Group G

Brazil’s Gabriel Martinelli Jonathan Moscrop / Getty Images Sport / Getty

Brazil: Gabriel Martinelli. Is there a Brazilian player who hasn’t broken out? Martinelli is the closest thing to it. The 21-year-old has established himself as a regular starter for Premier League leaders Arsenal, scoring five goals and assisting twice, but he’s one of the least experienced members of Tite’s squad with just three caps. It’ll be tough to break into this lineup, but if Martinelli gets a chance, you can trust he’ll make an impact with his ridiculous speed and lush dribbling.

Serbia: Strahinja Pavlovic. Serbia’s frontline grabs most of the attention and rightly so, but scouts will undoubtedly take a keen interest in 21-year-old defender Pavlovic. He’s an imposing figure at 6-foot-4 and uses his body to intimidate and overpower opponents in duels. Despite his brutish physicality, he’s also a tidy ball-player and is improving quickly with Red Bull Salzburg.

Switzerland: Breel Embolo. The 25-year-old forward is already a veteran of three major tournaments for Switzerland and has been a popular breakout pick for each, but Embolo’s finishing has improved slightly since the European Championship in 2021. He used to play as a winger, so he’s also a skilled dribbler and creator.

Cameroon: Andre-Frank Zambo Anguissa. Bewitching Georgian winger Khvicha Kvaratskhelia has attracted most of the attention at Napoli this season, but Anguissa is turning into a complete midfielder in Italy. He’s a true box-to-box operator, battling for the ball and then quickly trying to create attacking scenarios for his team. At 27, he still has time for a massive transfer.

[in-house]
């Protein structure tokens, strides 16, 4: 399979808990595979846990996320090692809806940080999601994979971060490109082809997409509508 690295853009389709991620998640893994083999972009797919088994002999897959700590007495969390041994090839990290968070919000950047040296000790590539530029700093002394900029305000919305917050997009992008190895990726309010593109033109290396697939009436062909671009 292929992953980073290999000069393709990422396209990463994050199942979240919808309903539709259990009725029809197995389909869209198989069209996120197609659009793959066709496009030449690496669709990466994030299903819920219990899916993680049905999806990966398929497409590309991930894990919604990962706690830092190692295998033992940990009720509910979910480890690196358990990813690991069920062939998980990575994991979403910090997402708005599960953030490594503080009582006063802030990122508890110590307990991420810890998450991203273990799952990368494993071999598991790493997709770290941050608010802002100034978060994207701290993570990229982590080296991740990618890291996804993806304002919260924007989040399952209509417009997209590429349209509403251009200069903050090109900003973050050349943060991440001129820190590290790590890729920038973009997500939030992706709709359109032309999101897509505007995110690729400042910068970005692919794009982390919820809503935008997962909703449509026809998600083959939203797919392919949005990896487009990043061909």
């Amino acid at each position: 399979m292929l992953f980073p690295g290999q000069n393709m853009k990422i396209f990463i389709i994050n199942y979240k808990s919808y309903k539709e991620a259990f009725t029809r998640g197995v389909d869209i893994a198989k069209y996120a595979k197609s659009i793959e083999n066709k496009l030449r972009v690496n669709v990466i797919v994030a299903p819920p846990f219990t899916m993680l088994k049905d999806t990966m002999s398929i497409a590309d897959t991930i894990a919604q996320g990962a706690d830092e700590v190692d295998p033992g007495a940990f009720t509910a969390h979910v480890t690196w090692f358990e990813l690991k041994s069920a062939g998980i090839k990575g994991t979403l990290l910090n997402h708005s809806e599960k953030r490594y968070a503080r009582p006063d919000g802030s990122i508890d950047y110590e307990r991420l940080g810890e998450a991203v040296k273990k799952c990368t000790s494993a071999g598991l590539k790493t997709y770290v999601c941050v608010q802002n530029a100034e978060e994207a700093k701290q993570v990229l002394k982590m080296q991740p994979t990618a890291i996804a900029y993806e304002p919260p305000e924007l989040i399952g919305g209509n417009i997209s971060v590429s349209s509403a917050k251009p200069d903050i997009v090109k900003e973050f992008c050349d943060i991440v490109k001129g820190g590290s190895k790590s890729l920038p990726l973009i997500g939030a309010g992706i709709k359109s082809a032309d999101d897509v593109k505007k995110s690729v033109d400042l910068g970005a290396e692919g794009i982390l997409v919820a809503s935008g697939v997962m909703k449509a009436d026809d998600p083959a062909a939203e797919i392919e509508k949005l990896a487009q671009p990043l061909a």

Group H

Portugal’s Rafael Leao Gualter Fatia / Getty Images Sport / Getty

Portugal: Rafael Leao. Leao is one of the biggest names on this list – he was named Serie A’s Most Valuable Player when AC Milan won the Scudetto last season – but it still seems the Portuguese phenom is a little overlooked. The 23-year-old should be demanding a fee that comfortably exceeds €100 million when he eventually leaves Milan. Leao is incredibly entertaining to watch, with one of his unique trademarks being a knack for finding an extra gear as he surges past opponents.

Ghana: Mohammed Kudus. The 22-year-old is already playing in the Champions League with Ajax, where he scored with an explosive effort against Liverpool in September, and has played in every position in the midfield and attack during his career. This could be the competition where he realizes his huge potential.

Uruguay: Nicolas de la Cruz. The Uruguay squad is awash with players starring across Europe, but De la Cruz is 25 and has yet to venture outside South America. In recent months, the River Plate winger appears to have fought off Giorgian de Arrascaeta for a place in Diego Alonso’s starting lineup, and he could rack up a few assists while creating chances for Edinson Cavani, Darwin Nunez, and Luis Suarez.

South Korea: Cho Gue-sung. The worrying form of Hwang Ui-jo intensified Paulo Bento’s four-year search for a No. 9. Jeonbuk Hyundai Motors’ Cho may be the player to belatedly answer his head coach’s prayers. “He has everything: a physical presence, he’s decent in the air, can finish, and perhaps most importantly has great movement,” K League United associate editor Paul Neat explained to theScore.